10 Shocking Ingredients In Food Products You Don’t Know You Are Eating

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It’s a fact of life that we have to eat to survive, and most people actually enjoy their food. The question is, how much do you actually know about what you are eating? Would you be shocked to discover ingredients such as crushed beetles, human hair and even anti-freeze in your food? You may find this hard to believe but all of these things actually make an appearance in some foods.

1: Human hair in bread

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Yes, you did read that correctly; L-cysteine is an amino acid used in baking. It helps to condition the dough. The most common way of obtaining L-cysteine is to extract it from human hair. This is because this is the cheapest and easiest option.

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2: Beaver castor sac secretion in ice-cream

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When you are tucking into a dish of ice-cream do you really want to consider the fact that it could be flavoured with castoreum which is secreted from the castor sac of a beaver. Even worse, the castor sac is situated pretty close to the animal’s anal glands so there is a chance it could be mixed with secretion from there, as well as urine. Castoreum is used in the flavouring of strawberry, raspberry and vanilla ice cream.

3: Bug based products

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If you saw a bug in your garden, chances are you would not be tempted to eat it; but you do eat bug based products in your food. Shellac is a substance that helps to make some of the sweets you eat smooth and helps to stop them melting as you hold them. It is obtained from secretion from the Laccifer lacca, which is a bug found in India and Thailand. Also bug based is carmine which is obtained from crushed cochineal insect shells which are then boiled in a mixture of sodium carbonate and ammonia. Carmine is used to produce the red colour in products such as fruit drinks and ice-cream.

4: Coal tar in colourings

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Hyperactivity in children is often discussed and some people believe that coal tar based food colourings are at least partly to blame. Many yellow, orange and green colours in food come from tartrazine which is obtained from coal tar.

5: Lung damaging chemicals in popcorn

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Popcorn is completely innocent right? After all it helps to make all those movie nights really great. The problem is that some butter flavoured microwave popcorn contains the chemical diacetyl which can potentially damage lungs if it is inhaled.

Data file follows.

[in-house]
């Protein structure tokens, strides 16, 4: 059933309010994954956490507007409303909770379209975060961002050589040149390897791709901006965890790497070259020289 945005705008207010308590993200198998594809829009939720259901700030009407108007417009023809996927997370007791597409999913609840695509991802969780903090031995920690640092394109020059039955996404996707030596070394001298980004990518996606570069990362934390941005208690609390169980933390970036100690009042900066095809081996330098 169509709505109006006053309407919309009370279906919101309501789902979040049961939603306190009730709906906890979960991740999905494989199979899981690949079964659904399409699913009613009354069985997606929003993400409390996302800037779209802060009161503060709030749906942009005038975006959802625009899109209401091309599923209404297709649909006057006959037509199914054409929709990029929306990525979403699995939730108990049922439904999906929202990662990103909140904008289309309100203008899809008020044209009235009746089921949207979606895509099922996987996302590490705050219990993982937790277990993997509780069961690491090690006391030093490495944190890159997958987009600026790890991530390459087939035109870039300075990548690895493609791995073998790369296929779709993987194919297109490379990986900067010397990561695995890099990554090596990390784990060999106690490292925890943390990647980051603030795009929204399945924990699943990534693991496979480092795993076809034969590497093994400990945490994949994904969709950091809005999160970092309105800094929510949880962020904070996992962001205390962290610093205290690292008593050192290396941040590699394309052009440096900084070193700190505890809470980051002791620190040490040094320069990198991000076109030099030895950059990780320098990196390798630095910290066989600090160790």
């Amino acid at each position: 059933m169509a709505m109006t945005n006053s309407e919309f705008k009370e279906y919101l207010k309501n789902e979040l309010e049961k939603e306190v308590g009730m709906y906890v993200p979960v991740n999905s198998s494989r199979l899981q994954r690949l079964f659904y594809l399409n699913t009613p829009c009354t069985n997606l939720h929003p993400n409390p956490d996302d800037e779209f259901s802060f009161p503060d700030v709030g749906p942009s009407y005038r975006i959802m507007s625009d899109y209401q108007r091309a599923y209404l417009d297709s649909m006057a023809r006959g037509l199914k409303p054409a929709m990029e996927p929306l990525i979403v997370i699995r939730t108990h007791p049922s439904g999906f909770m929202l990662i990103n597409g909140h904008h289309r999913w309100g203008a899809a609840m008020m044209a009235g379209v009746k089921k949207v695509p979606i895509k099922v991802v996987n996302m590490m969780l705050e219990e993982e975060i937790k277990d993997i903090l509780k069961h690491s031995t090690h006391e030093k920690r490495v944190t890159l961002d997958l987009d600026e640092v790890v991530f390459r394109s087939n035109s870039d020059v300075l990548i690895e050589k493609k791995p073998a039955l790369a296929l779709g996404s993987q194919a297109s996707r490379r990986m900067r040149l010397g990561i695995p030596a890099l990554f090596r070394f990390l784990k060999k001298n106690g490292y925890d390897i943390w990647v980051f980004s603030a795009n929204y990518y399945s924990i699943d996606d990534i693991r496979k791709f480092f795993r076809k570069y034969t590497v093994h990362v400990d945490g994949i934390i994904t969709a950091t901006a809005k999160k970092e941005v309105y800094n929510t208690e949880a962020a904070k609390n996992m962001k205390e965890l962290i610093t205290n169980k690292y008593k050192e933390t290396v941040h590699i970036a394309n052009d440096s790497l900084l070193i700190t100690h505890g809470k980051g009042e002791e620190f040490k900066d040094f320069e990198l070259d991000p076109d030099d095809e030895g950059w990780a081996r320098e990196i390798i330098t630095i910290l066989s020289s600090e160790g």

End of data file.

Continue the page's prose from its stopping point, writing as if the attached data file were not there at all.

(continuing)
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6: Arsenic in your food and drink

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If you ever watch those true crime programmes on the TV you will know that arsenic has been used as a means of poisoning. You will probably be surprised to learn that you could be eating and drinking traces of arsenic every day. These traces can be found in items such as diatomaceous earth which is used in the filtering process of many drinks.

7: The truth about jelly

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Jelly may be delicious but would you still find it as delicious if you thought too deeply about the gelatine it contains. This gelatine is made from collagen which is obtained from the bones, skin and connective tissue of animals.

8: Sand in your food

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This may not sound quite as bad as some of the items we have included in this list; after all many of us get sand in our food when we are picnicking at the beach. That’s not the only time you may find a sand connection to what you eat though. Silicon dioxide is a chemical that can be found in sand and that is often used as an anti-caking agent in powdered food to keep it fresh.

9: Eating wood pulp

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Cellulose is a product that helps maintain the structure in fat products and stops food from clumping together. You may not know that it is wood pulp which is specifically processed to be used in the supply of food.

10: A taste of antifreeze

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You may have used antifreeze in your car but did you know that you have quite probably also put it into your stomach? The organic compound Propylene glycol is found in anti-freeze and is also used in food as a thickener and a stabiliser for icing.

Next time you are shopping for food think about our list and be aware of all of the products that you may be eating as part of your meals.

This article was created by team at VoucherBin.co.uk.


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